The District Court dismissed Moab’s complaint because it had not “actually plead[ed] an uncertainty that should have been disclosed” or “in what SEC filing or filings Defendants were supposed to disclose it”5. Constrained by its own precedent, the Second Circuit reversed6. Accepting as true Moab’s allegations that Macquarie was aware of IMO 2020’s effects on No. 6 fuel oil, and that the regulation was “reasonably likely to have material effects” on Macquarie’s operations or financials, the District Court held that Moab pled an Item 303 violation. The District Court concluded that the Item 303 violation alone was sufficient to establish Section 10(b) and Rule 10b-5(b) claims under binding Second Circuit law.

The Second Circuit’s holding created a split with the Ninth and Third Circuits, which previously held that Item 303 did not create an independent duty to disclose under Section 10(b) and Rule 10b-57. Macquarie appealed.

The appeal

The U.S. Supreme Court issued a unanimous opinion on April 12, 2024, vacating and remanding the Second Circuit’s decision, holding simply that pure omissions are not actionable under Rule 10b-5(b).

The Court’s succinct opinion centered on the relevant statutory text and rules of statutory construction. It began by explaining that Rule 10b-5(b) served two purposes: (1) prohibiting false statements or lies; and (2) prohibiting omissions of a material fact necessary “to make the statements made…not misleading”8. The Court examined whether the second prohibition bars only “half-truths” or, instead, could extend to bar pure omissions. The Court held it could not, because the Rule “requires disclosure of information necessary to ensure that statements already made are clear and complete”9.

The Court continued by drawing a distinction between Section 11(a) of the Securities Act of 1933, and Section 10(b) and Rule 10b-5(b). Whereas Section 11(a) prohibits lies and half-truths, including failing to address a subject at all10, there is no similar language in Section 10(b) or Rule 10b-5(b). That Congress knew how to create liability for pure omissions elsewhere (Section 11(a)), but not here (Section 10(b), Rule 10b-5(b)), was telling. To conclude differently would be to read the words “statements made” out of Rule 10b-5(b) and shift the focus of that provision from fraud to disclosure.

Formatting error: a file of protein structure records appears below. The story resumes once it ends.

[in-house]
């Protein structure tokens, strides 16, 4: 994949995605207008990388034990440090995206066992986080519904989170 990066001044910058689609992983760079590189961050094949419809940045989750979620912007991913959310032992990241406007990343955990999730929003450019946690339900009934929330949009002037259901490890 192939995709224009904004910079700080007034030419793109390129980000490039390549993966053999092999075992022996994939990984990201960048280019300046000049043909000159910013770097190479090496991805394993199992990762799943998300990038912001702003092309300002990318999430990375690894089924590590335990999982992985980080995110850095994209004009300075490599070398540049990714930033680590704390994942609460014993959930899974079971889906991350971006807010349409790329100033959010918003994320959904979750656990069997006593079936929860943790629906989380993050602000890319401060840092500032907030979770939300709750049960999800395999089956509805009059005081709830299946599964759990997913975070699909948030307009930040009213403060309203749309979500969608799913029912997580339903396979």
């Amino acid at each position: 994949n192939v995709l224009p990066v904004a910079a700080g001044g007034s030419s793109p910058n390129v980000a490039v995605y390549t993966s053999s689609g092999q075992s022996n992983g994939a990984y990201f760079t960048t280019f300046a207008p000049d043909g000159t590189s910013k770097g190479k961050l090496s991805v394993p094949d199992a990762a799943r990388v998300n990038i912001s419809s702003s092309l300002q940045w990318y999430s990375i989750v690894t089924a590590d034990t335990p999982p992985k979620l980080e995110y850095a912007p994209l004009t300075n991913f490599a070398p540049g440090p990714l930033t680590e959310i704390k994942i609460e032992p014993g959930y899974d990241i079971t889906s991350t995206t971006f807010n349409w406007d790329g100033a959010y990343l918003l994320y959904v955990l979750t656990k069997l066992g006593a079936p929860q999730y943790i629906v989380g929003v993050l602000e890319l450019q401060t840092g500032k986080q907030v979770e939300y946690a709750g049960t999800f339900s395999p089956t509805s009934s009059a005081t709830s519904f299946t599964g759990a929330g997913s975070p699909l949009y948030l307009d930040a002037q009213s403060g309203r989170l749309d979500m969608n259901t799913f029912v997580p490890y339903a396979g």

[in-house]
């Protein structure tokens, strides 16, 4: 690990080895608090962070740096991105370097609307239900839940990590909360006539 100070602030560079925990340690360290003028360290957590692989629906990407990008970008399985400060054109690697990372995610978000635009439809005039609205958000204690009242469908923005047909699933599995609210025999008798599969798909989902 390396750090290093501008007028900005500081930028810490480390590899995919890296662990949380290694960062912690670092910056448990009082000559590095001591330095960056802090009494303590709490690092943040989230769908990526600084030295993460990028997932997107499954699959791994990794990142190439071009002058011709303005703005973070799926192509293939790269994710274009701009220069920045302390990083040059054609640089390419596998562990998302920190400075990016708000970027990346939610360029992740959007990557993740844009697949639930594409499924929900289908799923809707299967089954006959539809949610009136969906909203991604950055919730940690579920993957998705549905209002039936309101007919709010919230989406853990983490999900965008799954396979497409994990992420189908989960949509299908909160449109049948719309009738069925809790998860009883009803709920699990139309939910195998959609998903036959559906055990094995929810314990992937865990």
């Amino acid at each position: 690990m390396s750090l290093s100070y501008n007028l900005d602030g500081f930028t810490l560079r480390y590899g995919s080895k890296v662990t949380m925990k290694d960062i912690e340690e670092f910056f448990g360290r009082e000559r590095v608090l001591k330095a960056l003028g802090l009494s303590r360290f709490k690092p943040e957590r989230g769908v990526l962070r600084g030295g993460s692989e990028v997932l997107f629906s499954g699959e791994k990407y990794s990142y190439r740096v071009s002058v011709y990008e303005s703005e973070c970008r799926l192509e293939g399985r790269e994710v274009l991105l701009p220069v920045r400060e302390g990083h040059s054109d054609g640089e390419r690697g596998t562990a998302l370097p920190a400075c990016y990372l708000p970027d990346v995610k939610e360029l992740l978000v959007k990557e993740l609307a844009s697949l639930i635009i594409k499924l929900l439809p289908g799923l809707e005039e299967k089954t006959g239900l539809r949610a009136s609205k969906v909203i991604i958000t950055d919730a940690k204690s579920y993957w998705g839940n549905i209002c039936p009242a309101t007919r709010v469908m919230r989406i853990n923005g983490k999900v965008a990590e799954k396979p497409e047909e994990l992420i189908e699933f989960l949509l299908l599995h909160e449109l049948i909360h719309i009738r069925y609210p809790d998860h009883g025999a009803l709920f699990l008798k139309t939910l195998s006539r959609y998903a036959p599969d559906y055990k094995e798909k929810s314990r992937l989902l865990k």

In response to Moab’s claims that, absent private liability for pure omissions under 10b-5(b), issuers may otherwise have broad immunity from fraudulently omitting information otherwise subject to disclosure, the Court reminded Moab that private parties retain the right to file claims based on Item 303 violations, which create half-truths. It also noted that the SEC possesses enforcement authority over its own regulations.

The Canadian perspective: actionable pure omissions

In provincial and territorial securities legislation in Canada, pure omissions may be actionable where the omission relates to material information an issuer is obliged to disclose. Canadian securities law defines “misrepresentation”—the basis for actionable disclosure breaches in the primary and secondary market—to include the omission of a “material fact” required to be stated (and also defines materiality by reference to expected significant market impact). Assuming the Moab claim related to material information required to be disclosed by Macquarie, it would not face the pure omission problem encountered in its U.S. litigation.